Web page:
case-based learning

Difficult topics: Seeking and considering alternative viewpoints in the classroom

This post is republished from Into Practice, a biweekly communication of Harvard’s Office of the Vice Provost for Advances in Learning

Meira Levinson

Meira Levinson, Professor of Education, develops case studies about difficult questions in educational ethics—for example, grade inflation, charter schools, and policies that disproportionately impact low-income students of color—for A203 Educational Justice students to debate and discuss the ethical dimensions of educational practice and policy.  

The benefits: In addition to in-depth content analysis, case discussions illuminate different views among students who may have expected they were in like-minded company. According to Levinson, this is an important goal for instructors, as we tend to assume that others think the same as we do: “Students learn that is not true. We are socialized culturally to avoid difficult conversations—‘don’t talk about religion, sex, or politics at a dinner party’—and not often provided opportunities to substantively engage with one another."

Student case pedagogy: Learning from their own experience

This post is republished from Into Practice, a biweekly communication of Harvard’s Office of the Vice Provost for Advances in Learning

HeifetzRonald Heifetz, Co-Founder of the Center for Public Leadership and King Hussein bin Talal Senior Lecturer of Public Leadership, uses experiential teaching methods like student case analysis—where students collaboratively develop and analyze cases drawn from their own work experiences—to promote deeper engagement and stronger retention of leadership concepts.

The benefits: Teaching leadership as practice in the Harvard Kennedy School’s 

From the source: Guest speakers in the classroom

This post is republished from Into Practice, a biweekly communication of Harvard’s Office of the Vice Provost for Advances in Learning

David GarvinDavid Garvin, C. Roland Christensen Professor of Business Administration,utilizes guest speakers in General Management: Processes and Action in order to promote deeper understanding of managerial and organizational realities. He has experimented with and refined three approaches—Q&A with a case study protagonist, themed presentations and small group conversations with executives, and open-ended conversations with a guest lecturer (often an alum) about their career.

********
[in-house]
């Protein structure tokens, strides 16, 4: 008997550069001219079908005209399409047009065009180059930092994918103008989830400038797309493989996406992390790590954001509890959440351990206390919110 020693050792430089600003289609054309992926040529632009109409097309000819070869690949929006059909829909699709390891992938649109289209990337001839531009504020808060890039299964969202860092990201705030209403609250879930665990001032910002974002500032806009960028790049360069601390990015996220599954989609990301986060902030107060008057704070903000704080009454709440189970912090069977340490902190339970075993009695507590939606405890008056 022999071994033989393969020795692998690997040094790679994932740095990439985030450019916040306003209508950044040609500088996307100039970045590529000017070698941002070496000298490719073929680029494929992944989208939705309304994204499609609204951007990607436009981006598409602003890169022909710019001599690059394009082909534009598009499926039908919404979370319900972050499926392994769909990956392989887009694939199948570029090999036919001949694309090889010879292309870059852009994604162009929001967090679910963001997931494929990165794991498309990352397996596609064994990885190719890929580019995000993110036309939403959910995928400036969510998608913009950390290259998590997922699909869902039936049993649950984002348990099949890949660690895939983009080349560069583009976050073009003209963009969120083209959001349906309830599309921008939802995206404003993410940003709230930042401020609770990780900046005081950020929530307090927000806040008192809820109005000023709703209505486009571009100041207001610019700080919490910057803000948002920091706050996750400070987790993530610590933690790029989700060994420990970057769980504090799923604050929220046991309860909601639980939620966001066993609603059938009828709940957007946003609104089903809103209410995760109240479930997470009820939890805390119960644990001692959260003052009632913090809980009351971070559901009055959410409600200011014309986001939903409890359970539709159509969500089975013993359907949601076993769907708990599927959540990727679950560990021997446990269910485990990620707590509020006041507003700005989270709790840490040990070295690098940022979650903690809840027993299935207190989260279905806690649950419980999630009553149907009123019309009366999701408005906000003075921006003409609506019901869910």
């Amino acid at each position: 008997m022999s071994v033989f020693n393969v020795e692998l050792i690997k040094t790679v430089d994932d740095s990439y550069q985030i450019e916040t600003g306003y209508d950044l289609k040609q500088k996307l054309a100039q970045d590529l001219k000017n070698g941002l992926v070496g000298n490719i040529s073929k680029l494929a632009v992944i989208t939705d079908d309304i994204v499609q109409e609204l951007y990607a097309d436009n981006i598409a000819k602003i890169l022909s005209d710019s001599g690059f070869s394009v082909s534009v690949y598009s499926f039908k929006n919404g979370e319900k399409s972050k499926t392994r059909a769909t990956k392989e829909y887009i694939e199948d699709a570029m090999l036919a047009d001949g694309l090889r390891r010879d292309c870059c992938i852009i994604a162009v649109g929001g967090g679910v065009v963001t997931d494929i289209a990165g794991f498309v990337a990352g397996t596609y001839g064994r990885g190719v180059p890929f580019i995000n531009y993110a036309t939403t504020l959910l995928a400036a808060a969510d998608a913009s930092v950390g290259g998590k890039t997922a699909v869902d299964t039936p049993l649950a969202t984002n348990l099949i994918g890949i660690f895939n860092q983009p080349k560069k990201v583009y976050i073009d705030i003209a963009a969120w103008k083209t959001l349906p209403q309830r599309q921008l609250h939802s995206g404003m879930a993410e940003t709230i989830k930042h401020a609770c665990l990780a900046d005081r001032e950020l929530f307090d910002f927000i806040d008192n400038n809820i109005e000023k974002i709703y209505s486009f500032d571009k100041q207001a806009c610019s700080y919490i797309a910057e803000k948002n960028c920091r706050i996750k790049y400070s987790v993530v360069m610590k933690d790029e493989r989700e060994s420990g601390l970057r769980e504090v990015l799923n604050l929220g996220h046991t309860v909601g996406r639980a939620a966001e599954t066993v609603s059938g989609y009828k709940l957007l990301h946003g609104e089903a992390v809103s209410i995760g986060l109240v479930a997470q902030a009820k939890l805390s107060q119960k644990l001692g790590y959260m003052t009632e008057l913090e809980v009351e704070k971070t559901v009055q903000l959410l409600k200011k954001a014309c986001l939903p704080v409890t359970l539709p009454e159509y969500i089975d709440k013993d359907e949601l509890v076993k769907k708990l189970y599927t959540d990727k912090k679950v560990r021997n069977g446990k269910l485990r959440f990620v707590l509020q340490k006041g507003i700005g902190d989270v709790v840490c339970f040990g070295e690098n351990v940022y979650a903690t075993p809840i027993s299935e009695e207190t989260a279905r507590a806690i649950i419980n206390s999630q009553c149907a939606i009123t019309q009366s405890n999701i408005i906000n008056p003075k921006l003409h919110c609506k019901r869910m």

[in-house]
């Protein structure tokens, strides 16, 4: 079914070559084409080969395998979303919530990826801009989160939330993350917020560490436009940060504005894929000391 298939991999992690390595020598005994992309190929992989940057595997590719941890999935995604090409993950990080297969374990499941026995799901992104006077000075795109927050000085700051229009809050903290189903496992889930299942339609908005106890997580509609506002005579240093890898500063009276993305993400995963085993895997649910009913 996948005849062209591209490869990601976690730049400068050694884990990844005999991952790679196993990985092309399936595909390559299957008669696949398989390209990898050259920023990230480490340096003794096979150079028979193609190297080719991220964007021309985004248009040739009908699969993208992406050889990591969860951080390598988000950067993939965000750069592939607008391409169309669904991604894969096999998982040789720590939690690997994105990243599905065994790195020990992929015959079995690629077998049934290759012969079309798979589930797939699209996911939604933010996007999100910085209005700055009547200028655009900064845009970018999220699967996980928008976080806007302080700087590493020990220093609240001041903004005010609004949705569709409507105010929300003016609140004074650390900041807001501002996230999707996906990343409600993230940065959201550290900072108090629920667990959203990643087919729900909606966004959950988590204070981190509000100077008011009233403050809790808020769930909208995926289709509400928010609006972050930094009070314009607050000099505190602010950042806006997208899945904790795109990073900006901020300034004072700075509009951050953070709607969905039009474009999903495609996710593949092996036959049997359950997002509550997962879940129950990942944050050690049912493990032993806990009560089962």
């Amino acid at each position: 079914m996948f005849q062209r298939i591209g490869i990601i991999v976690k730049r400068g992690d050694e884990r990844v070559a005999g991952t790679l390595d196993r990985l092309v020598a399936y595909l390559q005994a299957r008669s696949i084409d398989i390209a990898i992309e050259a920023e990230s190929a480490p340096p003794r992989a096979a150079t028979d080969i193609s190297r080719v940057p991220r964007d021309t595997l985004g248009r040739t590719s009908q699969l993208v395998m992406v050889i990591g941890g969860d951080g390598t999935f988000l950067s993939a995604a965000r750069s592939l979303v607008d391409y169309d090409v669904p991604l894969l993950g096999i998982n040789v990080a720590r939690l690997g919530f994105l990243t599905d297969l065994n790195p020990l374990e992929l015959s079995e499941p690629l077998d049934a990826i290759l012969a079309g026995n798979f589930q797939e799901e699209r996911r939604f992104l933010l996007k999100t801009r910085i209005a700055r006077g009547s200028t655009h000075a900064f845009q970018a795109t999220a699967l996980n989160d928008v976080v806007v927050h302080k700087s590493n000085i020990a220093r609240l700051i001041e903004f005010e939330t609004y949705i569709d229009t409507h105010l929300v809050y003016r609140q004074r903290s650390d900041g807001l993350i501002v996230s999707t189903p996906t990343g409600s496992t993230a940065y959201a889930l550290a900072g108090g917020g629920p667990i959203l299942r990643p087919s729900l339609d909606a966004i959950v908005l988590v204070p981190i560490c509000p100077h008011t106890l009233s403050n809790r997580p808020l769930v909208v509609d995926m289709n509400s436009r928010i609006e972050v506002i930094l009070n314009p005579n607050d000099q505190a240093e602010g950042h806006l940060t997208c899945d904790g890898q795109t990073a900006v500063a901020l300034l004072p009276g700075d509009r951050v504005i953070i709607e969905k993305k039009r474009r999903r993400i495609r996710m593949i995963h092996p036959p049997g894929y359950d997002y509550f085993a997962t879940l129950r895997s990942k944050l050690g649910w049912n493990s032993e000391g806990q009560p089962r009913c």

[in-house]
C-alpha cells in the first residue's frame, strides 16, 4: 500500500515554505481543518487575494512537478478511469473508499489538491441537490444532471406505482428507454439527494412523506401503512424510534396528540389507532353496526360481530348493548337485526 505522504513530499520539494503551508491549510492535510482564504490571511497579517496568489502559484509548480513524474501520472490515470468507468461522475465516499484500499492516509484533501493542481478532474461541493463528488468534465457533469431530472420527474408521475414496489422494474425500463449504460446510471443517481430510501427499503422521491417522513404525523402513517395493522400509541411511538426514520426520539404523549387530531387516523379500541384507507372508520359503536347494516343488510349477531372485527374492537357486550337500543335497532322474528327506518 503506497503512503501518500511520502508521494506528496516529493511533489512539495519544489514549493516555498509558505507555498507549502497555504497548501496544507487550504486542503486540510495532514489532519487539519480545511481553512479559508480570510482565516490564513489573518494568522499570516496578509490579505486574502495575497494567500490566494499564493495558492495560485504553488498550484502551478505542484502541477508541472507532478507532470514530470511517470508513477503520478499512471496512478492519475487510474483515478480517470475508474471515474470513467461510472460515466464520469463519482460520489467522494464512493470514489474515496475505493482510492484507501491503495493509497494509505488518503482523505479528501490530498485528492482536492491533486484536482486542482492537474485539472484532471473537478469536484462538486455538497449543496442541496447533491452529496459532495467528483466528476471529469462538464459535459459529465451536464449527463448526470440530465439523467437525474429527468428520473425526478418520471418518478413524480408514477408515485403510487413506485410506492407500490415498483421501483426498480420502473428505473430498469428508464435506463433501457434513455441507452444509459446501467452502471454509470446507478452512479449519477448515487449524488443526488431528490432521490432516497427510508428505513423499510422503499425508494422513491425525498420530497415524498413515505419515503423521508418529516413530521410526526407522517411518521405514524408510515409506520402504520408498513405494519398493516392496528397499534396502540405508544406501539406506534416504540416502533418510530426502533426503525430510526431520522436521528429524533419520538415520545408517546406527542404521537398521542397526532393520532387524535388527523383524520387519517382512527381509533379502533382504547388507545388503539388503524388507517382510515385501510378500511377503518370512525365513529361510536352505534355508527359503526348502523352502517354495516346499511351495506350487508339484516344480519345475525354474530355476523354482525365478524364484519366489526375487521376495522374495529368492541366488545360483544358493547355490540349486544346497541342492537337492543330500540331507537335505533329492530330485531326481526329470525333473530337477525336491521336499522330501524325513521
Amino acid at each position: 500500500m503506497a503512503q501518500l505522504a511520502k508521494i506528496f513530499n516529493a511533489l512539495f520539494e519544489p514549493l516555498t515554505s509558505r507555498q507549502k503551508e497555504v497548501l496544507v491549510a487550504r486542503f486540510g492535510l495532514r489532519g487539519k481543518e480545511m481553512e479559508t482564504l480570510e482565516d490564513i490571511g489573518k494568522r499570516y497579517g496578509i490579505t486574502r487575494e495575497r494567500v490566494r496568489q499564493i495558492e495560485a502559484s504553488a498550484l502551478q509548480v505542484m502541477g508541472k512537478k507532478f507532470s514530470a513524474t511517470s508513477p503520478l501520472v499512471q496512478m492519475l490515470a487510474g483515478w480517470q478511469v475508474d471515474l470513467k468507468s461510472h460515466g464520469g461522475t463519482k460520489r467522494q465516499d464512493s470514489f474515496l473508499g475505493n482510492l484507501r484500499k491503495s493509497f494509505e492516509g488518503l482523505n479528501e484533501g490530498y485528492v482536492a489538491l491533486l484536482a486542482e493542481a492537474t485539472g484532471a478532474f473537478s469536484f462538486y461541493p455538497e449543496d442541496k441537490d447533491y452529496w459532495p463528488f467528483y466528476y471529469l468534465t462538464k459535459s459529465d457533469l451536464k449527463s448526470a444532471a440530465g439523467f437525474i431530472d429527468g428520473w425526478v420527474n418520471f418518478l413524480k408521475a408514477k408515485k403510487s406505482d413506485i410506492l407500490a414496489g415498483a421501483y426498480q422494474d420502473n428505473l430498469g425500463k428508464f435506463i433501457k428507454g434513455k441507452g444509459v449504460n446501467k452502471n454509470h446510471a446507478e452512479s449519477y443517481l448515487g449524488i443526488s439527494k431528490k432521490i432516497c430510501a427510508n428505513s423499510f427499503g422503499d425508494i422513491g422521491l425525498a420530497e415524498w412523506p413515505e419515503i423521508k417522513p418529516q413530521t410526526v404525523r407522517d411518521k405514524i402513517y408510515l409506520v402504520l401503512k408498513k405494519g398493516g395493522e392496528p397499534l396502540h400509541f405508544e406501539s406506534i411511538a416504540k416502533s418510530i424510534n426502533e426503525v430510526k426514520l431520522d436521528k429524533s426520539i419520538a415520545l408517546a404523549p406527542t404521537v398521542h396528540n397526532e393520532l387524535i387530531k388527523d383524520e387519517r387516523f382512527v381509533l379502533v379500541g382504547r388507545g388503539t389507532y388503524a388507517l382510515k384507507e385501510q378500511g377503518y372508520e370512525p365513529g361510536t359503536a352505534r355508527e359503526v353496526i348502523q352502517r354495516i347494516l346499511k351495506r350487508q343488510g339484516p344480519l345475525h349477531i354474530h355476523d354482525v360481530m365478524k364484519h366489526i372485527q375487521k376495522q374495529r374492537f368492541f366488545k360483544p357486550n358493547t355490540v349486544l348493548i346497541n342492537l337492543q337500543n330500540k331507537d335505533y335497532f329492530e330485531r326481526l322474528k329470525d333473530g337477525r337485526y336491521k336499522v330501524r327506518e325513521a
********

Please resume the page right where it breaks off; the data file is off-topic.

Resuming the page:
Defining learning objectives: Pre-semester, and all semester

This post is republished from Into Practice, a biweekly communication of Harvard’s Office of the Vice Provost for Advances in Learning

Gomez-IbanezJosé A. (Tony) Gómez-Ibáñez, Derek C. Bok Professor of Urban Planning and Public Policy, who holds appointments at the GSD and HKS, defines the learning objectives of his course (see his video course description) prior to the start of the semester and references them to frame each individual class session: “I use the first five minutes to place each class in the course – ‘The last class we talked about X and today we want to see how those ideas might apply to Y.’”

Elevating class conversation: Taking a case-based approach

This post is republished from Into Practice, a biweekly communication of Harvard’s Office of the Vice Provost for Advances in Learning

Nancy Kane, Professor of Management and Associate Dean of Case-based Teaching and Learning at the Harvard T.H. Chan School of Public Healthtrains instructors on using the teaching case to lead effective course discussions

THE BENEFITS

Elements from case-based teaching can elevate the level of discussion in just about any class. Research has long suggested that “doing” rather than just watching promotes deeper learning.